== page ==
Solange’s “When I Get Home” is an abstract quest for identity

edward benner solange album reviewSam Ford/THE REVIEW
While often compared to her sister Beyoncé, Solange has shown a wider artistic vision and a different set of goals, paying closer attention to the conceptual and political in her work.

BY
Music and Society Editor

“I can’t be a singular expression of myself, there’s too many parts, too many spaces, too many manifestations,” Solange sings on “Can I Hold the Mic (Interlude),” expressing the multifaceted connection she has to her own identity and the art she creates.

Solange lives up to this proclamation, taking an interdisciplinary approach to her image and work as a whole. Outside of being a singer-songwriter, she has extended herself into the realms of video direction, dance, fashion and music production — seamlessly excelling in all areas with her visionary touch.

While often compared to her sister Beyoncé, Solange has shown a wider artistic vision and a different set of goals, paying closer attention to the conceptual and political in her work. Her 2016 album, “A Seat at the Table,” was a testament to her creativity, with biting topical lyricism, impressive vocal performances and a string of gorgeously choreographed music videos.

Solange’s newest album, “When I Get Home,” is a departure from her previous sound, retaining the R&B elements but focusing more on creating atmosphere and mood. The album utilizes extended sonic and lyrical repetition and jazz motifs, showing direct inspiration from avant-garde masters Alice Coltrane and Sun Ra. Electro-funk synths and hip-hop drum and bass elements are also incorporated, making it a detailed and exciting listen.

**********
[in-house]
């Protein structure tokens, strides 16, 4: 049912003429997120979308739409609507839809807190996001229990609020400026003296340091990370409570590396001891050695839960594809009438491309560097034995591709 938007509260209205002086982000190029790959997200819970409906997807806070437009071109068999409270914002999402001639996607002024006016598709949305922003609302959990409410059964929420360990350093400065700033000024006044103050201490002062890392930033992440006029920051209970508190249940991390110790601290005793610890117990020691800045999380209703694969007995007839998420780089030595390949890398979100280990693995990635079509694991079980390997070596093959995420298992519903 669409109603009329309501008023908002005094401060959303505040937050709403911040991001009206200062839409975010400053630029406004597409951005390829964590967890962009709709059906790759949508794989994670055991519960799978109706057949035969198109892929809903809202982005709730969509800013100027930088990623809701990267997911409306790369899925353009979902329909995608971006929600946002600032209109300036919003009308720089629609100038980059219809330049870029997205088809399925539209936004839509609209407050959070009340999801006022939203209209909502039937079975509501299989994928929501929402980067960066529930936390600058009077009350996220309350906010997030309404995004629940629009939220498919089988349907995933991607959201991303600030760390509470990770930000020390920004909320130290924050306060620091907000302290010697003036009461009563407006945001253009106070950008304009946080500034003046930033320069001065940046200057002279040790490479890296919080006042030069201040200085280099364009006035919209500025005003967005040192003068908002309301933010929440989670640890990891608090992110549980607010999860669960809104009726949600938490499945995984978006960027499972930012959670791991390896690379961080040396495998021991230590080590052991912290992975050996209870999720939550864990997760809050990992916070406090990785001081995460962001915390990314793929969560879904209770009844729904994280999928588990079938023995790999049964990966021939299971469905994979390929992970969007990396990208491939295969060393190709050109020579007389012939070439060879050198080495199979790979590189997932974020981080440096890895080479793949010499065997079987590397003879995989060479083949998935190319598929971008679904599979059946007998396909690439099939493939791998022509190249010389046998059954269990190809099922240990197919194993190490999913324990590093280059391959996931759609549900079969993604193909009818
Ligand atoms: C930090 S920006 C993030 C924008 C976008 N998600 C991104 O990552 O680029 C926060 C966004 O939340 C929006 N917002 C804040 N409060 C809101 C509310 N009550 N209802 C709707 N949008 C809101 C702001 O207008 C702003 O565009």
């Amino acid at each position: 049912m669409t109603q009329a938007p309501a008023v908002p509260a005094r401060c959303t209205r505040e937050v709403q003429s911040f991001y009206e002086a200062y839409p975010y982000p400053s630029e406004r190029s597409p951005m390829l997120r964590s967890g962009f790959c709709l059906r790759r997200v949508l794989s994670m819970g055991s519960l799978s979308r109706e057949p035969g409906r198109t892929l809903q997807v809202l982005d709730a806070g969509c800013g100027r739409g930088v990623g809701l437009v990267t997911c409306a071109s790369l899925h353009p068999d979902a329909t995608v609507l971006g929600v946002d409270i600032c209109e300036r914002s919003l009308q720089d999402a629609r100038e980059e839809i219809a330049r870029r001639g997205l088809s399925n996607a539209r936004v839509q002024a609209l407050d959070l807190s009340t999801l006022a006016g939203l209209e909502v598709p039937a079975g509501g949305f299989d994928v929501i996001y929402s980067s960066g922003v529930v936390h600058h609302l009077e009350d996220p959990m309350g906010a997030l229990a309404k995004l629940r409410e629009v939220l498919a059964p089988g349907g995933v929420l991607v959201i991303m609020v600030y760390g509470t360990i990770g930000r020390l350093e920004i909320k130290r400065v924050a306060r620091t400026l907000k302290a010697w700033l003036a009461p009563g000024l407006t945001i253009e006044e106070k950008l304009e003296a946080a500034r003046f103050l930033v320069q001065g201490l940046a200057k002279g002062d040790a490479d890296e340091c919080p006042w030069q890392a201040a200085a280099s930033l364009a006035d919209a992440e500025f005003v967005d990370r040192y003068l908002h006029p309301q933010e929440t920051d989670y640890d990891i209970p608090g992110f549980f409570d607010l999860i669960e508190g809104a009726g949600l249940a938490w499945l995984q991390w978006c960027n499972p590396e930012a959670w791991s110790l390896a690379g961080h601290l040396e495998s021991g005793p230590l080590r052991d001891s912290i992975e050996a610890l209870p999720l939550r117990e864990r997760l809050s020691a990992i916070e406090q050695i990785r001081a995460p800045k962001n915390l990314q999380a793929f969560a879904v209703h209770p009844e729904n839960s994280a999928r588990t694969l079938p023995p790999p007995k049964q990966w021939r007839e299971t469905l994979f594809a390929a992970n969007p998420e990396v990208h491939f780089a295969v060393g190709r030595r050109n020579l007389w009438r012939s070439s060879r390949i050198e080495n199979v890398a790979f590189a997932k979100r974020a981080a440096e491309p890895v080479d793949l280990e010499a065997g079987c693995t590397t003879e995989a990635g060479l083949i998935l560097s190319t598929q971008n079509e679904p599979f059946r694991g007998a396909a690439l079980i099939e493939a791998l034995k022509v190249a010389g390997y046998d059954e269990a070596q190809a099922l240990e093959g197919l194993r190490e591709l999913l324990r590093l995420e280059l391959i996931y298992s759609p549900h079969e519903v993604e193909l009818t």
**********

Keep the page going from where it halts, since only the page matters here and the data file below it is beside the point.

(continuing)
Pharrell, Panda Bear, Blood Orange, Standing on the Corner, Metro Boomin, Earl Sweatshirt and Tyler, the Creator all have production credits. Several memorable vocal features are included as well, with a fluid Playboi Carti (“Almeda”), a playful Gucci Mane (“My Skin My Logo”) and an emotional Sampha (“Time(is)”) all organically complementing and elevating Solange’s aesthetic.

Aiming to unpack the complex intersectionality of identity, Solange’s poetic lyricism assumes a meditative form throughout the album’s 19 tracks.

She contemplatively explores the elements that define her — gender, ethnicity and home. Defying the male gaze and casting off barriers to her sexuality, she embraces her womanhood on “Sound of Rain.” Pridefully listing the things her culture has laid claim to, she embraces her ethnicity on “Almeda.” Alluding to Houston culture in the way cars are painted on “Way to the Show” and finding comfort in love and environmental familiarity on “Exit Scott,” she expresses the powerful connection to her home.

The clarity of the instrumentals that often swirl and breathe in their fluidity, paired with Solange’s pristine singing and seemingly superhuman range, makes “When I Get Home” an impressive album musically.

A large part of its success comes down to Solange’s ability to transport listeners to a place of mental reflection and cathartic emotion while begging for them to dance along and turn the volume up. Accomplishing both things while capturing the wide range of human emotions is an impressive feat.

Professing, “You can say what you need in my mind / I’ll be your vessel,” in “I’m a Witness,” Solange transcends her role as an artist to a shimmering beacon by the end of “When I Get Home.” In Solange’s music the strength and power to recognize our collective identity is given, inspiring us to find ourselves through song.

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